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Organic - certified Organic by an internationally recognised certifying body.


BG-BIO-O2 - This means respecting the principles, rules and requirements of organic farming.


Vegetarian - contains no meat or fish


Vegan - contains no animal products.

Certified Gluten-Free

Certified Gluten-Free - Certified Gluten-Free at less than 10ppm.


Lactose-Free - Contains no lactose.

Wild Growth

Wild Growth - Grown naturally without being planted or cared for by humans.

Halal Certified

Halal Certified - The product is permissible or acceptable in accordance with Islamic law.

GMO Free

GMO Free - .

Kosher Certified

Kosher Certified - The product checked the products ingredients, production facility and actual production to ensure all ingredients, derivatives, tools and machinery have no trace of non-kosher substances.

Laboratory Tested

Laboratory Tested - Verifying that personnel have adequate credentials to practise certain disciplines.

Demeter Award

Demeter Award - Women in Agribusiness Demeter Award of Excellence. The award recognizes those who have achieved excellence in their field or demonstrated an extraordinary contribution to the agribusiness industry.

British Great Taste Award-winner

British Great Taste Award-winner -The awards are given in an annual contest open to food and beverage companies that are producing exceptional products.


MSG-Free - This claim means that the manufacturer has not added MSG into the food.

Laboratory Tested

Lactose-Free - Contains no lactose.

What is the new technology used in the leather industry?

What is the new technology used in the leather industry?

As the technological advancement of leather production continues to improve with the passing years, it is paramount to know how far it has come. It is said that almost 4 million across the globe are connected to leather manufacturing and production and is said to increase to outstanding figures soon.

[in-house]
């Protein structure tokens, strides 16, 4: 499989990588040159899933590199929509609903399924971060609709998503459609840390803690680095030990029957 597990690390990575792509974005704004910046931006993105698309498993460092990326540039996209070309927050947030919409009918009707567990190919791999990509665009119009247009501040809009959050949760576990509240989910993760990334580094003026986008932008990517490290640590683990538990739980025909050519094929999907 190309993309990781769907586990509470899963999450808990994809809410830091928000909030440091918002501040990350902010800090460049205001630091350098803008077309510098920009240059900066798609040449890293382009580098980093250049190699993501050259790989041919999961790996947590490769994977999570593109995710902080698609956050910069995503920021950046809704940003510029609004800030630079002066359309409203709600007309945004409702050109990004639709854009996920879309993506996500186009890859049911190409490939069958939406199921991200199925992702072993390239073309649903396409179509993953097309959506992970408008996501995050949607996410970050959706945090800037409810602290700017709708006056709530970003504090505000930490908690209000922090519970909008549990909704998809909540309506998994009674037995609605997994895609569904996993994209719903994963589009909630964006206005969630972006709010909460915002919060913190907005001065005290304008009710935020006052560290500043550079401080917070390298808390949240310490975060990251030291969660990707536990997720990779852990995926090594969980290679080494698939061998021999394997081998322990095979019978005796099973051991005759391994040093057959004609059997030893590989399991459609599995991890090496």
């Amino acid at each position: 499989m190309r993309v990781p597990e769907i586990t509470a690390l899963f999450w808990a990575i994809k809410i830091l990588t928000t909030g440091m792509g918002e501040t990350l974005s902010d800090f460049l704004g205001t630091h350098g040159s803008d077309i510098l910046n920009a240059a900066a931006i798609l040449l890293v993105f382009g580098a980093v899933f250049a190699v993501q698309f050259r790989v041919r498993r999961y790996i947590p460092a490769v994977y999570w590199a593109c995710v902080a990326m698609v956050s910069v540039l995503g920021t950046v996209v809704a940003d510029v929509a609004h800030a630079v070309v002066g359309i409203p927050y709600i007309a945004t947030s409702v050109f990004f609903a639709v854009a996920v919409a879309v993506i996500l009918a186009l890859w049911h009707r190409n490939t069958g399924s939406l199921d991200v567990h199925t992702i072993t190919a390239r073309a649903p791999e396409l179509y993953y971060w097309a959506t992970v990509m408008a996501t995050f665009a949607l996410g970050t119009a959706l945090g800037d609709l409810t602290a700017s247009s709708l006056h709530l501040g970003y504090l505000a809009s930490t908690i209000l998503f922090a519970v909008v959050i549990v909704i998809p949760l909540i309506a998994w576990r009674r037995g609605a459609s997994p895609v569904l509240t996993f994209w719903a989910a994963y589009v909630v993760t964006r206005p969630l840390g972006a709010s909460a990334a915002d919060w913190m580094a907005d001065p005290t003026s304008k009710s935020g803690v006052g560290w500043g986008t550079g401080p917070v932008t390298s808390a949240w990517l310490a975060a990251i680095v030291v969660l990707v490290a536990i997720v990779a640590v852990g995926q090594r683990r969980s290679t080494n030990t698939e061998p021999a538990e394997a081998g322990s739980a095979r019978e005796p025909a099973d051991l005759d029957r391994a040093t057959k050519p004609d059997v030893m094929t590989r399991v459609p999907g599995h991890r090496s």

These are a result of the plans that have been made to ensure to improve the qualities of leather, which are used in making many finished products that matter in our day-to-day activities. Examples are leather gloves, phone cases, travel boxes, watches, shoes, and clothing.


Scientists have also claimed that with the new advent of these new ideas and innovations for ensuring maximum leather productivity across the globe, many impending issues can be solved, and game-changing concepts can also be improved drastically. A very sound example of the problems as mentioned above is that it is one of the significant pollution agents in the world given its high use in demand; hence, the endless making of it.

There are numerous means of achieving maximum leather production, and the technology applied to make the process reality is what we will have a glance at. The use of animals and livestock for leather making has become a prominent technological innovation by private companies as well as government organizations. Despite its advantages, it has also been classified to be a threat to climate change.

Agriculture has now become a very active player in the causes of greenhouse gases and desertification. Also, it consumes nearly 90% of the water supply in most parts of the USA.


Another technology applied is "chrome," which is the method of tanning leather during the manufacturing process.  This process, also known as the WLCT (Waterless Chrome Tanning Technology), was developed by Central Leather Institute (CLRI) in Chennai, India.

Here, the water and the chrome substance are reduced to ensure tidier manufacturing processes. There is also a chance of better quality many times superior to the leather produced through the normal process.

With the presence of CLRI training centers and sound training of numerous students, the future of leather making is heading towards the right direction in ensuring quality and reliability in modern-day products. Mechanisms have also been put to place to add more facilities and training to the ones currently on the ground.

 Enzymatic Dehairing and Fibre Opening

Recent studies have shown how calfskins of Northern Indian cattle tend to have very stubborn pigments for removal in leather making. Aside from the Indian animals, many of the species have also been proven to face the same issue.

These calfskins have a higher form of melanin concentration, and a more elevated amount of enzymatic dehairing needs to be applied. These processes have also needed standardization through various tests and methods.

With dip and pile method, drum method, and grain side application, all necessary means to actualize melanin removal has been taken to new heights. Aside from that, it has made the manufacturing process more difficult, time-consuming, and costly, and that is why the dehairing method is one of the most sought-after melanin removal techniques.

With the presence of a compound called eumelanin, the skin absorption maxima of the chemicals extracted is shown to be on a very high level and underlines that melanin is the result of enzymatic dehairing and fiber opening.

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